I once spent a weekend at a Buddhist retreat, where the theme was “Being Present.” It was a wonderful time and an awakening experience. I knew the importance of being here now. My life was extremely busy, and my mind was in the past, thinking about something I did wrong (and replaying the moment over and over), or it was focused on the future (obsessing about something that had not yet happened and might never happen). I was rarely in the moment…in the present.
While focusing on the things I was doing in the present…at that moment at the retreat…helped me become more aware, and helped me bring my focus back to that moment.
One of the things we practiced Mindfulness on was eating; focusing 100% on chewing the food in my mouth: tasting it, feeling the texture, chewing each mouthful at least 200 times before swallowing it. Each time my mind drifted, I’d bring it back to what I was doing in the moment. We practiced this with breathing and walking, as well, among other things. I couldn’t believe how hard it was for me to practice the present while walking. I felt each muscle I used while I slowly put one foot in front of the other.
This really helped me to be more present in situations such as conversations, being in relationships, working on projects, etc. I still practicing being present while driving. It is so easy to be distracted while driving with billboards, signs, and, now, cell phones.
Certainly there are benefits to being present. Being present will bring you more awareness, which, in turn, will bring you more happiness in certain situations. Being able to fully experience a wonderful moment, such as a wedding…sharing an intimate moment with someone…engaging in conversation, etc., will undoubtedly allow you to enjoy it that much more.
How many times do we rush through a meal and hardly taste it? There are days that we allow to just blow by us. I guarantee that you’ll enjoy food that much more if you take the time to appreciate it, or take time in the day to breathe and enjoy that moment, feel the gratitude of being able to do all the things you are accomplishing.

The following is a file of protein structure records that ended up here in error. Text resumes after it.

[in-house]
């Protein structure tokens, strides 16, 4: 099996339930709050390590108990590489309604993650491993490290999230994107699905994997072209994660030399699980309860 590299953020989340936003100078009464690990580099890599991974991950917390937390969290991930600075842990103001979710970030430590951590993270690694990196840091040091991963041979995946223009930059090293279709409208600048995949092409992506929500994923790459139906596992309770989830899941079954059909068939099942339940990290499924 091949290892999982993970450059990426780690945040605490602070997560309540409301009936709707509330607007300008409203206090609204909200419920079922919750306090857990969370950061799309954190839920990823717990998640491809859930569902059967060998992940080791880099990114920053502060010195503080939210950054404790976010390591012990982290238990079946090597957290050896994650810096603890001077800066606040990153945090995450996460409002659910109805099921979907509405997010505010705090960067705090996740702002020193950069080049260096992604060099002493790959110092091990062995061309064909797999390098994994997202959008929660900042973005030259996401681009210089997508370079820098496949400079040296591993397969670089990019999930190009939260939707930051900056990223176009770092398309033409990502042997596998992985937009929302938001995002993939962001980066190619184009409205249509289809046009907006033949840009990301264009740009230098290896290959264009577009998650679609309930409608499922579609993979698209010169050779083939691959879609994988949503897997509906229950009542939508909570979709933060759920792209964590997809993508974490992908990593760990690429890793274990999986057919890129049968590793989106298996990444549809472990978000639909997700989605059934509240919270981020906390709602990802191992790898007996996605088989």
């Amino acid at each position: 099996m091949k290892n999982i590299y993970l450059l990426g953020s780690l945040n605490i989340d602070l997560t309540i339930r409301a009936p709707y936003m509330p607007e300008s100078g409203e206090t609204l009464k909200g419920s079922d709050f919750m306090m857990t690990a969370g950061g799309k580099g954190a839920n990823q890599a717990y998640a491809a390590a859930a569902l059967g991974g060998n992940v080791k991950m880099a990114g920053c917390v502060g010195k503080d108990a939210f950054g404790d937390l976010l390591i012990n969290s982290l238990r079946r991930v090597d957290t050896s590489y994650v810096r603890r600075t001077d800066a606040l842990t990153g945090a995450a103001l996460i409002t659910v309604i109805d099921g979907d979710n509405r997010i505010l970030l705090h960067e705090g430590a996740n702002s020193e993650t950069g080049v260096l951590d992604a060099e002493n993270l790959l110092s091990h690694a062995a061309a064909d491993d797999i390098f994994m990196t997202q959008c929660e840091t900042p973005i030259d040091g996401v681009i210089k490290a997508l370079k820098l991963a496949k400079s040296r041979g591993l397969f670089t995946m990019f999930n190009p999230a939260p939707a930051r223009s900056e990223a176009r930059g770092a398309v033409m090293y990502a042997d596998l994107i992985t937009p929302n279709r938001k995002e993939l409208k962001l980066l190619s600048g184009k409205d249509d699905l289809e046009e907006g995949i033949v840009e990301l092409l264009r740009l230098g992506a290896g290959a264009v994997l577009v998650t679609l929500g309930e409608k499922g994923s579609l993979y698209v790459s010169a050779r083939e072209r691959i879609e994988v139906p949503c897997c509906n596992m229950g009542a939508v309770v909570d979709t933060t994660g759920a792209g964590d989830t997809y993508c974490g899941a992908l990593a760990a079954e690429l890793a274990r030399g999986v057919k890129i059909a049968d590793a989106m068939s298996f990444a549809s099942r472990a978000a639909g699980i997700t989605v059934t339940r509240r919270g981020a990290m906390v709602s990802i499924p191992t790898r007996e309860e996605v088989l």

Let’s face it. We create a lot of our own anxiety and stress. We’re thinking about something that has already occurred, feeling resentful about it or feeling unable to let it go, thus creating stress about something that we cannot change.
All we can do is change the present. But if we’re in the past, the present is passing us by; most likely causing more anxiety and stress. Or we are thinking about the future; about something that “might” happen. We become fearful about it and play different tapes in our head searching for better results. I’ve found out (and I’m sure it’s true for most of us) that over 95% of the things I used to let my mind take me for a ride about, never even come to be.
There are times I don’t want to be present, such as in a dentist’s chair. Being present might not always be appropriate, so do use discretion.
Being in the Present is all about being here now…within creation. Witnessing… experiencing feeling…all that is happening now.
And all that is happening now has a beginning and an end. It is of creation.
Being in the Presence is about allowing ourselves to witness Source/God in that which we are and all that we see. Seeing Source’ Essence is not of this world. It is of eternity. It is not finite as being Present is, but it is infinite…without boundaries, i.e., limitless.
Nothing short of the direct experience of God/Source will ever satisfy our need for wholeness, fulfillment and completion.
But the experience of the Presence will never fade or be lost. It will always be a fulfilling and bring peace.
So how does one Practice the Presence?
There are so many ways. Each path has its own particular ways, but all paths have the basics, e.g., prayer and meditation. There are so many different forms of meditation that books have been written about them and, of course, there are different prayers for different people.
Meditation, prayer, chanting, service, observance and contemplating are some of the ways I have practiced being in The Presence.
Meditation is going within, focusing on our Light (our Source); praying is repeating words or songs/hymns in private or public; chanting is repeating the names of God or a mantra in a group or privately…out loud or in silence; serving is helping and serving others who are immersed in God’s work, e.g., washing dishes, gardening, etc., while keeping your mind on God; observing is keeping the Holy days sacred; and contemplating is always thinking of God in all that we do.
In my case, meditation was the key to helping me slow down and witness the feelings, witness the actions and, most importantly, not be judgmental or overshadowed by them. When I was able to be in that place, I began to see and feel the Presence more and more in all things in my life.
This article originally appeared at selfgrowth.com